ST. FRANCIS -- As Wisconsin marked the second anniversary of its law banning texting while driving, students at St. Francis High School learned about the dangers of texting and driving, and were encouraged to sign a pledge to never text behind the wheel.
Teens have the strictest rules for cell phone use behind the wheel. With cell phones a big part of their everyday lives, officials say the trick is getting kids to listen.
St. Francis High School teamed up with AT&T, AAA, the Wisconsin State Patrol and Mayor CoryAnn St. Marie-Carls in a public awareness campaign to urge the school’s 600 students, and all Wisconsin drivers, that text messages can – and should – wait until after driving.
The all-school assembly featured AAA’s distracted driving simulator. Students had the chance to experience firsthand the dangers of texting and driving. Students were also shown an AT&T documentary called “The Last Text” -- sharing real stories about lives altered by someone’s decision to text and drive.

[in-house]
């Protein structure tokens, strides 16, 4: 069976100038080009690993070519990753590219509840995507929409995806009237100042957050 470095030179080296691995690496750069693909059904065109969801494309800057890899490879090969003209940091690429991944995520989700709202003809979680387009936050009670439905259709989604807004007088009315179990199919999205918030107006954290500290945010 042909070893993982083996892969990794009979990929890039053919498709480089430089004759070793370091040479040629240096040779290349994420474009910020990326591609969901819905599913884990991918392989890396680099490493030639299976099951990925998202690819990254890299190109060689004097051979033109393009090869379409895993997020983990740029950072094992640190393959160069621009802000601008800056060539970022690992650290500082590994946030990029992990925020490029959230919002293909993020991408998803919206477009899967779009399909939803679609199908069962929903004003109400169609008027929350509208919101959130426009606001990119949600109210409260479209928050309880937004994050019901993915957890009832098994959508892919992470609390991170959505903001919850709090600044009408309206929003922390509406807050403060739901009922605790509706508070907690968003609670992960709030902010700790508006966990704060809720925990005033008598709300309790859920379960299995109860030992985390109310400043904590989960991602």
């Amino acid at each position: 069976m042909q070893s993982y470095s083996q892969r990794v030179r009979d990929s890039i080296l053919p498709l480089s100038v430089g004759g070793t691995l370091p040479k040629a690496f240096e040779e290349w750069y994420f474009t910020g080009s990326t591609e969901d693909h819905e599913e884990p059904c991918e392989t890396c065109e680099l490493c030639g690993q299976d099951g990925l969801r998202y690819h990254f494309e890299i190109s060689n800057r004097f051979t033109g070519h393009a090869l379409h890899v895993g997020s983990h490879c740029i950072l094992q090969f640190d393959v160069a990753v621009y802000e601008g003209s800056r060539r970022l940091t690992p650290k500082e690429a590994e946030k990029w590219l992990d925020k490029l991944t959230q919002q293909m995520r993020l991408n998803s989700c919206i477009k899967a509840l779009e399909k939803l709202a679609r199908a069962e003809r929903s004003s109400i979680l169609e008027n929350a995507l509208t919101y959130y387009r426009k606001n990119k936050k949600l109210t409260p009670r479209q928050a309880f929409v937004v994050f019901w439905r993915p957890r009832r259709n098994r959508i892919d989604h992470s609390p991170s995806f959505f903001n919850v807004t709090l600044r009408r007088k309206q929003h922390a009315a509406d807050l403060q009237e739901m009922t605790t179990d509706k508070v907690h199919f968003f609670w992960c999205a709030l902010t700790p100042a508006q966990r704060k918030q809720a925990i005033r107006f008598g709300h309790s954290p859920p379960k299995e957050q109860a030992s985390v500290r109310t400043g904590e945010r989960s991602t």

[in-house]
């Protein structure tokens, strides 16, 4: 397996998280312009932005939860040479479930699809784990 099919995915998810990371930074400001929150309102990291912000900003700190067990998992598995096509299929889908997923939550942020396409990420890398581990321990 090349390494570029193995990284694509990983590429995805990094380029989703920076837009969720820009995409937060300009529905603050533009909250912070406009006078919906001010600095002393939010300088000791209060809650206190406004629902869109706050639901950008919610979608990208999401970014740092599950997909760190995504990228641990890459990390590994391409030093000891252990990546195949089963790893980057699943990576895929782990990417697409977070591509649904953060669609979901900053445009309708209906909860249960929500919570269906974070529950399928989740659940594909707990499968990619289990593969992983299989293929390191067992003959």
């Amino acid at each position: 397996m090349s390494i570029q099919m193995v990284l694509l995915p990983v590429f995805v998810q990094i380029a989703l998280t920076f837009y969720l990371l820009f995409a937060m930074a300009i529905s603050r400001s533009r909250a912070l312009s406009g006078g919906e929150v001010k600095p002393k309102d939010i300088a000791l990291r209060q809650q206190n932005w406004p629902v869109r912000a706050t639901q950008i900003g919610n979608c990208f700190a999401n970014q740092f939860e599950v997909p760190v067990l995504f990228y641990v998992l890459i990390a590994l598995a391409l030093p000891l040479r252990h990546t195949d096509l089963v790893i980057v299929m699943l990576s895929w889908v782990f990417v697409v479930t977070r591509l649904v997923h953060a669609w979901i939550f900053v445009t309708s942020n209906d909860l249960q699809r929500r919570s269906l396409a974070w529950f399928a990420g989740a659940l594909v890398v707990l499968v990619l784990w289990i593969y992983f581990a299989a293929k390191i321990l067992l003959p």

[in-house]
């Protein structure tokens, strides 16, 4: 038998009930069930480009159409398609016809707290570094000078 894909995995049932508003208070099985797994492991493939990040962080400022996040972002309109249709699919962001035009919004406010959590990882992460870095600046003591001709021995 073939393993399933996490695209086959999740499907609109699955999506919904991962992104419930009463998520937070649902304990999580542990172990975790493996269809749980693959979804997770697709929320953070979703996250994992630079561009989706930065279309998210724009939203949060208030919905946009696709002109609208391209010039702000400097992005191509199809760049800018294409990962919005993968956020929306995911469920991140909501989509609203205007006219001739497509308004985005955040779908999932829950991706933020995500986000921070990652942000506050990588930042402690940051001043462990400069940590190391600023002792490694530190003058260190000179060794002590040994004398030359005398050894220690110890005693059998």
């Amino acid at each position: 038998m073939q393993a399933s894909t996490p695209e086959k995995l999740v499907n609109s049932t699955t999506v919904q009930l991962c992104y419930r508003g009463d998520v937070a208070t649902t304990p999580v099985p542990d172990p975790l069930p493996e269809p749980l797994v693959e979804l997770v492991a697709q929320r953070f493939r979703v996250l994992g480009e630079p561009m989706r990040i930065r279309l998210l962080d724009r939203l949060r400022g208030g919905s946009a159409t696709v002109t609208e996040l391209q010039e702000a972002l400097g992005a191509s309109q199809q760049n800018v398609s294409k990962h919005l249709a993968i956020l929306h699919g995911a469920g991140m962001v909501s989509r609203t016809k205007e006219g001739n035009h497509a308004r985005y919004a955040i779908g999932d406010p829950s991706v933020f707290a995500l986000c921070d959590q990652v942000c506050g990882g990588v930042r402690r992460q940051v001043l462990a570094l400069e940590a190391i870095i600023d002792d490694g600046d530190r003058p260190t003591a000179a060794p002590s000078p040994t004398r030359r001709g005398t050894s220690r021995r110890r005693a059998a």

"The cell phone is just such an integral part of what they do, all their socializing, all of their connections with family and friends -- things like that," Wisconsin State Patrol Major Sandra Huxtable said.
If the law banning texting while driving is broken, it could mean a fine of up to $400.
Not only does breaking the law mean a hefty fine, but teens on the school's basketball team said they realize texting while driving could get them killed.
"I know a lot of people that do that and I think it's stupid. I have friends that have actually gotten hurt from texting and driving," Chase Nowak said.
Wisconsin marked the second anniversary of its no-texting-while-driving ban on December 1st. Wisconsin is among 39 states that ban text messaging by all drivers.
The St. Francis assembly was part of a series of high school events that AT&T, AAA and the State Patrol are holding this school year to drive home the dangers of texting and driving.